Bill Tucker, a longtime journalist and editor who wrote expertly on a wide range of transportation issues for Fuel Freedom’s Over a Barrel blog, died last week. The foundation mourns the loss of a thoughtful, curious person who excelled at breaking down complex material with incisive and thorough analysis.
As the Renewable Fuels Association’s National Ethanol Conference convened in Dallas last month, the outlook for ethanol appeared grim. The Environmental Protection Agency still hasn’t issued set the Renewable Fuel Standard for 2014, and ethanol manufacturers have been left in limbo.
On top of that, ethanol producers still are dealing with the months-long drop in oil prices. Even though Brent crude has been rising again of late, hovering around $60, it’s a far cry from the $115 it traded at last June. The overall price swoon has driven down ethanol stocks, along with those of oil companies. Warren Buffett has unloaded his ExxonMobil stock, which seemed to have been a bellwether for the market in general. Yet if the oil-price drop increases the consumption of gasoline and the 10 percent ethanol requirement holds, ethanol sales could actually go up while the price remains the same.
No one really knows what’s going to happen as long as the EPA keeps delaying new guidelines for the RFS, which will mandate the total amount of ethanol that should be sold in the coming year. The problem has been that, as demand for gasoline slackened, and the required amount of ethanol blended into the nation’s gas supply steadily rose, the ethanol threshold approached the 10 percent “blend wall.” Government testing has shown that virtually all vehicles model year 2001 and newer can run safely on ethanol blends up to E15, but the impact on older engines is still unclear. Christopher Grundler, director of the EPA’s Office of Air Quality and Transportation, apologized for the delay and said the EPA might be issuing its decision on the RFS in the next couple of months.
Yet no one at NEC seemed terribly bothered by the delay. Why? Because the ethanol industry is starting to boom with demand from abroad. “Who needs the RFS? Who needs the EPA?” Tim Worledge wrote on The Barrel, a blog of the Platts energy-news service. “We’ve already proven we can make the stuff … now it’s time to take it global.”
Ethanol exports are not limited the way oil exports are, so there’s no restriction on what can be sold abroad. Many countries don’t limit ethanol additives to 10 percent of gasoline, so there’s plenty of room for opportunity. “There are some persuasive arguments around this [the export] solution,” Worledge writes. “Bob Dinneen, the near-legendary head of the RFA [Renewable Fuels Association], cited 61 countries globally that have biofuel mandates in place. Target them. Grow the economy at home and target the locations in the world where opportunities remain — the “explosive growth” of China and India is an opportunity, says Dinneen, while Pedro Paranhos, vice president of Eco-Energy, pointed out that the US has already supplanted many of Brazil’s traditional export markets, with the only markets proving immune are those where quality and feedstock issues give Brazilian outflows an advantage.”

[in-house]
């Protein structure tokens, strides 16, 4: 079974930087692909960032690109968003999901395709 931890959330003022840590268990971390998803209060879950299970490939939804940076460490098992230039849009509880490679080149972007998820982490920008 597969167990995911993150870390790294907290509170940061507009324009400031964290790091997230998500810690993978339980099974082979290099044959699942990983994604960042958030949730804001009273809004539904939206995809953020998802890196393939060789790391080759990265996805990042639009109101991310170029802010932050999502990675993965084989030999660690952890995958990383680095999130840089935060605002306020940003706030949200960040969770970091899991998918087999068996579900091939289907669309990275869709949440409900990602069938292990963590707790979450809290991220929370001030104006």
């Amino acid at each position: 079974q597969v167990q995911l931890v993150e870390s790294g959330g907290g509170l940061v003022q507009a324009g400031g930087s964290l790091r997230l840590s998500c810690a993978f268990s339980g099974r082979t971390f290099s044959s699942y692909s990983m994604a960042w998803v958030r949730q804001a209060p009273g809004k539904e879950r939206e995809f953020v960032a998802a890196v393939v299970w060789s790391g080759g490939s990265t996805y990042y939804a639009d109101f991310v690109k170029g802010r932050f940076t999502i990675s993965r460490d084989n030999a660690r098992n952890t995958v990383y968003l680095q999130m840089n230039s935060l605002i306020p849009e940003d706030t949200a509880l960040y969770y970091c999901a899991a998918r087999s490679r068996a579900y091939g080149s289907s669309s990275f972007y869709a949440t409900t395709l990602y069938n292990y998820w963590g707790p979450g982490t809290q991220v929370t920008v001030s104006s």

The international market is indeed just beginning to show signs of a demand for American ethanol. “The burgeoning firepower that the US ethanol industry can bring to the global market could yet see further pressure heaped upon the rest of the world’s ethanol products,” Worledge continued. The industry, he said, should be “looking to the world’s markets to insulate yourself from these political uncertainties,” i.e. the EPA’s delays on the RFS.
One potential problem is that the U.S. is trying to crack the European market just as the European Union is beginning to worry about whether biofuel production is really all that good for the environment. The debate is raging right now in the European Parliament. But even if Europe decides to set aside some land as off-limits for growing plants to process into biofuels, such restrictions could actually clear the way for the import of American-made ethanol. That would create a huge market opportunity for the U.S. industry.
One way or another, it seems too early to write off the possibility that ethanol will be able to reduce what the countries of the world must buy from oil-producing nations in order to power their transportation.
Methanol is a bit of a mystery. It is the simplest form of hydrocarbon, one oxygen atom attached to a simple methane molecule. Therefore it burns. It is manufactured in small quantities, but production could be ramped up at any time.
Read more at: Real Clear Politics
Elon Musk doesn’t mind making comparisons between himself and Henry Ford. Others are doing it as well.
In announcing his plans for a “Gigafactory” to manufacture batteries for a fleet of 500,000 Teslas, Musk said it would be like Ford opening his famous River Rouge plant, the move that signaled the birth of mass production.
The founder of PayPal and current titular leader of Silicon Valley (now that Steve Jobs is gone), Musk is not one for small measures. The factory he is now dangling before four western states would produce more lithium-ion batteries than are now being produced in the entire world. And that’s not all. He’s designing his new operation to mesh with another cutting-edge, non-fossil-fuel energy technology – solar storage. His partner will be SolarCity (where Musk sits on the board), run by his cousin Lyndon Rive. Together they are looking beyond mere automobile propulsion and are envisioning a world where all this solar and wind energy stuff comes true.